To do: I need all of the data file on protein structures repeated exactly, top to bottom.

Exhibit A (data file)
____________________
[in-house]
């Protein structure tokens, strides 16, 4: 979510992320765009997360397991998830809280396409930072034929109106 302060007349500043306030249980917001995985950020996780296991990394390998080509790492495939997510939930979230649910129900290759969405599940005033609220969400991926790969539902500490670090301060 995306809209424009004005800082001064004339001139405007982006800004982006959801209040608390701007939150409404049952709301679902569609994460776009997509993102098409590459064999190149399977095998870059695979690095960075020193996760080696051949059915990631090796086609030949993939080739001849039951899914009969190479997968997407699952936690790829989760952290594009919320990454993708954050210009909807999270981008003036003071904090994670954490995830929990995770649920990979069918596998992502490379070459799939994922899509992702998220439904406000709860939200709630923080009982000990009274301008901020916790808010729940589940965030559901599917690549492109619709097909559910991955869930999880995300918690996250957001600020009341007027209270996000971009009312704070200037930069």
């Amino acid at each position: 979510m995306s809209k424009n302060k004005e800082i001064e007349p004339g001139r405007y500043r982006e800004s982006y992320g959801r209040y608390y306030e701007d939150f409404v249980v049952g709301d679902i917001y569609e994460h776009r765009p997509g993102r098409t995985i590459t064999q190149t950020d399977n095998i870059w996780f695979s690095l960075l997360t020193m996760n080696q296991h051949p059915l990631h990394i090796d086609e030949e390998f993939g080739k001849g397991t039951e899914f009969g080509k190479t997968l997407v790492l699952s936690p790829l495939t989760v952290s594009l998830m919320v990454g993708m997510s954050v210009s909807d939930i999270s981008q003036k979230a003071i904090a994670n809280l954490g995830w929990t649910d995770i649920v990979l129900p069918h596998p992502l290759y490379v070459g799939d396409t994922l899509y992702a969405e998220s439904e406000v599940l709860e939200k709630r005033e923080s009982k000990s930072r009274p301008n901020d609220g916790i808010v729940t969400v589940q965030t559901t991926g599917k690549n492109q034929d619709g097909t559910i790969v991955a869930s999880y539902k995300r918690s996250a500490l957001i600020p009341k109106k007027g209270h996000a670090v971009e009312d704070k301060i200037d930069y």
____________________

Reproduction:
[in-house]
């Protein structure tokens, strides 16, 4: 979510992320765009997360397991998830809280396409930072034929109106 302060007349500043306030249980917001995985950020996780296991990394390998080509790492495939997510939930979230649910129900290759969405599940005033609220969400991926790969539902500490670090301060 995306809209424009004005800082001064004339001139405007982006800004982006959801209040608390701007939150409404049952709301679902569609994460776009997509993102098409590459064999190149399977095998870059695979690095960075020193996760080696051949059915990631090796086609030949993939080739001849039951899914009969190479997968997407699952936690790829989760952290594009919320990454993708954050210009909807999270981008003036003071904090994670954490995830929990995770649920990979069918596998992502490379070459799939994922899509992702998220439904406000709860939200709630923080009982000990009274301008901020916790808010729940589940965030559901599917690549492109619709097909559910991955869930999880995300918690996250957001600020009341007027209270996000971009009312704070200037930069």
């Amino acid at each position: 979510m995306s809209k424009n302060k004005e800082i001064e007349p004339g001139r405007y500043r982006e800004s982006y992320g959801r209040y608390y306030e701007d939150f409404v249980v049952g709301d679902i917001y569609e994460h776009r765009p997509g993102r098409t995985i590459t064999q190149t950020d399977n095998i870059w996780f695979s690095l960075l997360t020193m996760n080696q296991h051949p059915l990631h990394i090796d086609e030949e390998f993939g080739k001849g397991t039951e899914f009969g080509k190479t997968l997407v790492l699952s936690p790829l495939t989760v952290s594009l998830m919320v990454g993708m997510s954050v210009s909807d939930i999270s981008q003036k979230a003071i904090a994670n809280l954490g995830w929990t649910d995770i649920v990979l129900p069918h596998p992502l290759y490379v070459g799939d396409t994922l899509y992702a969405e998220s439904e406000v599940l709860e939200k709630r005033e923080s009982k000990s930072r009274p301008n901020d609220g916790i808010v729940t969400v589940q965030t559901t991926g599917k690549n492109q034929d619709g097909t559910i790969v991955a869930s999880y539902k995300r918690s996250a500490l957001i600020p009341k109106k007027g209270h996000a670090v971009e009312d704070k301060i200037d930069y």